Bryanston Gate Office Park, Johannesburg

Composting to divert organic waste from landfill

compost
Composting to divert organic waste from landfill

Waste management service providers, as well as any large volume waste producers, are under pressure to look for alternative organic waste treatment and disposal methods. South Africa’s current waste classifications and regulations do not allow you to just send waste to landfill, especially organic waste.

Over the past two years, national government has placed special attention on the organic waste stream. With the release of new waste classification regulations in 2019, organic waste that typically has a high moisture content is now tightly regulated. According to waste classification standards, waste that contains more than a 40% moisture content needs to be treated before it is disposed of on in a landfill site. Western Cape government has gone a step further.

The landfill ban of organic waste in the Western Cape comes into effect in 2022 with the requirement of a 50% reduction of organic waste to landfill, and a 100% reduction by 2027. Landfill operators are now required to draw up organic waste diversion plans and submit them to the Department of Environmental Affairs.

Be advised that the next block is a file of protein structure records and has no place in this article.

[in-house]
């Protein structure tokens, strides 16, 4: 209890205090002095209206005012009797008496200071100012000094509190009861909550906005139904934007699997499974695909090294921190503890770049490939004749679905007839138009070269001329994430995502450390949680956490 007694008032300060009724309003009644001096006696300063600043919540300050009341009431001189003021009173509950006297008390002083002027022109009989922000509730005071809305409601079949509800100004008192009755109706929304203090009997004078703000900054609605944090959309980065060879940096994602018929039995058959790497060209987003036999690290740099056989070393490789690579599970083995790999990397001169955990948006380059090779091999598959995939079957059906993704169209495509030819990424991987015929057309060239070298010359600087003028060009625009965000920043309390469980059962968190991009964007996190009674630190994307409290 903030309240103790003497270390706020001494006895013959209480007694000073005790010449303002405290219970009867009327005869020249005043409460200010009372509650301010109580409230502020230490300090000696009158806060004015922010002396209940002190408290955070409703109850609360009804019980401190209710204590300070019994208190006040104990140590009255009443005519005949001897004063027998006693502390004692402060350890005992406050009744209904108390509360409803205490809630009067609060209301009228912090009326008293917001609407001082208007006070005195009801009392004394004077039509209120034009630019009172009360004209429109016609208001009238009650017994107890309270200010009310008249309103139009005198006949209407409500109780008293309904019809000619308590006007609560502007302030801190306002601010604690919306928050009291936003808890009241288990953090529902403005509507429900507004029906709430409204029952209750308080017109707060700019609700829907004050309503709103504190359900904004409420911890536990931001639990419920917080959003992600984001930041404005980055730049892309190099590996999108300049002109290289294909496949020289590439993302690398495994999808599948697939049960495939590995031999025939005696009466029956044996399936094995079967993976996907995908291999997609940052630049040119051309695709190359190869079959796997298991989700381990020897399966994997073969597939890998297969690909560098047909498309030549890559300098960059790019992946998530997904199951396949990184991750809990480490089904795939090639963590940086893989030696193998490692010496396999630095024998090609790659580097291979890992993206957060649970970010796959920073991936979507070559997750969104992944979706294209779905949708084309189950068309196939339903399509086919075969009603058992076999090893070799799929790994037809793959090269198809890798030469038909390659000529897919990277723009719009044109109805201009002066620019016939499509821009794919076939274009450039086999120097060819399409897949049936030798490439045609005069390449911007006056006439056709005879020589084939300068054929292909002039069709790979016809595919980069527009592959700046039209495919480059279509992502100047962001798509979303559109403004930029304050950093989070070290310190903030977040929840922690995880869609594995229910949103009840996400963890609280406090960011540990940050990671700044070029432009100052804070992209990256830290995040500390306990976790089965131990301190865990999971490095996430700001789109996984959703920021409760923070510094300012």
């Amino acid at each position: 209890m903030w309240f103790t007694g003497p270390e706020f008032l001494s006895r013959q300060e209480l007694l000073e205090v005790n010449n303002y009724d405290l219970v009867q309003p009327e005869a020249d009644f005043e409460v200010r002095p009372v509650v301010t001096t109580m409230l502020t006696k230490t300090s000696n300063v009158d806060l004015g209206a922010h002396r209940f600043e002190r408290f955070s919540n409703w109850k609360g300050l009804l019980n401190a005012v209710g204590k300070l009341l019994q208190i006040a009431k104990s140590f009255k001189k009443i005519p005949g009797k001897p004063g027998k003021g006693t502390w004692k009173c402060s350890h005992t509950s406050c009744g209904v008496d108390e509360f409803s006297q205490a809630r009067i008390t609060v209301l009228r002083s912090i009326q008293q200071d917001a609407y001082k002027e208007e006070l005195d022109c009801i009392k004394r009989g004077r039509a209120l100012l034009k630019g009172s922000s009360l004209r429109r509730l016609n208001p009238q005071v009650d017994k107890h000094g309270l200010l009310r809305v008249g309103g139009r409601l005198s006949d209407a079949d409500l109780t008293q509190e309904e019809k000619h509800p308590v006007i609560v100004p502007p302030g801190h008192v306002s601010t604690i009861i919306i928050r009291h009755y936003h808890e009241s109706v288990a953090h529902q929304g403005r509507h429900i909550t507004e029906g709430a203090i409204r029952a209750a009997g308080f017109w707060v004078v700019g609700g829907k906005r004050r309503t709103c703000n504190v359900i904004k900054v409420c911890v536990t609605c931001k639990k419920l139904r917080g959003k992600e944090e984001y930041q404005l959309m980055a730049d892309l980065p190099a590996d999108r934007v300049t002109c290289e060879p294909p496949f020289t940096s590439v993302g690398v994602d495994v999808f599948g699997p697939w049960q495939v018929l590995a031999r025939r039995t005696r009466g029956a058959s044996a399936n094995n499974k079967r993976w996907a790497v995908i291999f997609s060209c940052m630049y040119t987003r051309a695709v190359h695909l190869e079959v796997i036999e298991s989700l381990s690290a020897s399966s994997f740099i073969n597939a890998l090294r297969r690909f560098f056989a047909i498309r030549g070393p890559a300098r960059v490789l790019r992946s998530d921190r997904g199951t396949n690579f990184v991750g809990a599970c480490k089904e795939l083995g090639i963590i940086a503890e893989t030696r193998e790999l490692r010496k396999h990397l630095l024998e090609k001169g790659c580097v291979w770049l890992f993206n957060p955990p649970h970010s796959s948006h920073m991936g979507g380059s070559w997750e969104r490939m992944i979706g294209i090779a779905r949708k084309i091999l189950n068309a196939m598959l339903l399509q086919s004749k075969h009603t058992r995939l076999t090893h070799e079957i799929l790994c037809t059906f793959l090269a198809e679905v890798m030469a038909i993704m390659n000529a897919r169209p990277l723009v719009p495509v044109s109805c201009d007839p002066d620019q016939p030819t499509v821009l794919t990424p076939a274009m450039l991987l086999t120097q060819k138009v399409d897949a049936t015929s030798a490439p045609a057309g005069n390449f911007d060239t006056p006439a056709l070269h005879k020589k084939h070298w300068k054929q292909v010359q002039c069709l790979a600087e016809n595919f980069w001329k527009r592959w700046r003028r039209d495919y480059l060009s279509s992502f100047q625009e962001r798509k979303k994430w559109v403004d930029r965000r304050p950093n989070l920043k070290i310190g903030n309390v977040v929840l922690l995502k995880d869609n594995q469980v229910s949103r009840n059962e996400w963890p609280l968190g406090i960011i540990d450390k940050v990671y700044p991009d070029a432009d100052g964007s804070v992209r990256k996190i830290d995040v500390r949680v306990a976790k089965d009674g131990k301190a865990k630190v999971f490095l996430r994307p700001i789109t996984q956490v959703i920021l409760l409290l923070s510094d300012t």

These stringent landfill regulations for organic waste strengthen the favourability for commercial composting using technology like the BiobiN on-site vessels. Waste regulations also favour composting as a treatment method for large volumes of organic waste, with no waste license required. As stricter regulations are imposed on commercial sectors like retail and hospitality, on-site composting will become the preferred method to deal with organic waste.

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